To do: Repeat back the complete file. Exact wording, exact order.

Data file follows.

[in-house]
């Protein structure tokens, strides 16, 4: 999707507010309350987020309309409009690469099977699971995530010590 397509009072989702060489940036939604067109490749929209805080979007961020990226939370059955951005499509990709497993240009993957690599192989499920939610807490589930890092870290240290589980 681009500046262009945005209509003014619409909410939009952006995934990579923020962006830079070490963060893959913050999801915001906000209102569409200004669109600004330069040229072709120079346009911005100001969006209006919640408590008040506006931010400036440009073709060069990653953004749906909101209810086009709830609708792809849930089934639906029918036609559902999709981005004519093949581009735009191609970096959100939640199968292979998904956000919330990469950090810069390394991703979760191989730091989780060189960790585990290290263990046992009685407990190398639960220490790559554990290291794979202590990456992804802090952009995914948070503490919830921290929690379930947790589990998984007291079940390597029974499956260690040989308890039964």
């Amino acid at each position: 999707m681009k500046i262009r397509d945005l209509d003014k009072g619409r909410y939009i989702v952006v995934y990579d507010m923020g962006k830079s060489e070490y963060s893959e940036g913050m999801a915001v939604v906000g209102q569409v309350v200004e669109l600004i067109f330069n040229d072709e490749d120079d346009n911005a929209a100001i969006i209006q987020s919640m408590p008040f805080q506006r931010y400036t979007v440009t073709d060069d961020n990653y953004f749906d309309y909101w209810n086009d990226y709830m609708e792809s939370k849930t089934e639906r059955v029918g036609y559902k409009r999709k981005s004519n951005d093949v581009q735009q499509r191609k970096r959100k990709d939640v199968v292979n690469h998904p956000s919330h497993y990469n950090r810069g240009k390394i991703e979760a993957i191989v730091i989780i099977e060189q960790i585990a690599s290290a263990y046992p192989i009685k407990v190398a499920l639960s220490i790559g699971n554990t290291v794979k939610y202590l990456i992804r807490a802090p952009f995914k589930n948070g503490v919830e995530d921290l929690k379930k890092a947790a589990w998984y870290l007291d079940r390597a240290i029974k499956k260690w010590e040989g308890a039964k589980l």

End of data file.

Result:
[in-house]
């Protein structure tokens, strides 16, 4: 999707507010309350987020309309409009690469099977699971995530010590 397509009072989702060489940036939604067109490749929209805080979007961020990226939370059955951005499509990709497993240009993957690599192989499920939610807490589930890092870290240290589980 681009500046262009945005209509003014619409909410939009952006995934990579923020962006830079070490963060893959913050999801915001906000209102569409200004669109600004330069040229072709120079346009911005100001969006209006919640408590008040506006931010400036440009073709060069990653953004749906909101209810086009709830609708792809849930089934639906029918036609559902999709981005004519093949581009735009191609970096959100939640199968292979998904956000919330990469950090810069390394991703979760191989730091989780060189960790585990290290263990046992009685407990190398639960220490790559554990290291794979202590990456992804802090952009995914948070503490919830921290929690379930947790589990998984007291079940390597029974499956260690040989308890039964």
């Amino acid at each position: 999707m681009k500046i262009r397509d945005l209509d003014k009072g619409r909410y939009i989702v952006v995934y990579d507010m923020g962006k830079s060489e070490y963060s893959e940036g913050m999801a915001v939604v906000g209102q569409v309350v200004e669109l600004i067109f330069n040229d072709e490749d120079d346009n911005a929209a100001i969006i209006q987020s919640m408590p008040f805080q506006r931010y400036t979007v440009t073709d060069d961020n990653y953004f749906d309309y909101w209810n086009d990226y709830m609708e792809s939370k849930t089934e639906r059955v029918g036609y559902k409009r999709k981005s004519n951005d093949v581009q735009q499509r191609k970096r959100k990709d939640v199968v292979n690469h998904p956000s919330h497993y990469n950090r810069g240009k390394i991703e979760a993957i191989v730091i989780i099977e060189q960790i585990a690599s290290a263990y046992p192989i009685k407990v190398a499920l639960s220490i790559g699971n554990t290291v794979k939610y202590l990456i992804r807490a802090p952009f995914k589930n948070g503490v919830e995530d921290l929690k379930k890092a947790a589990w998984y870290l007291d079940r390597a240290i029974k499956k260690w010590e040989g308890a039964k589980l």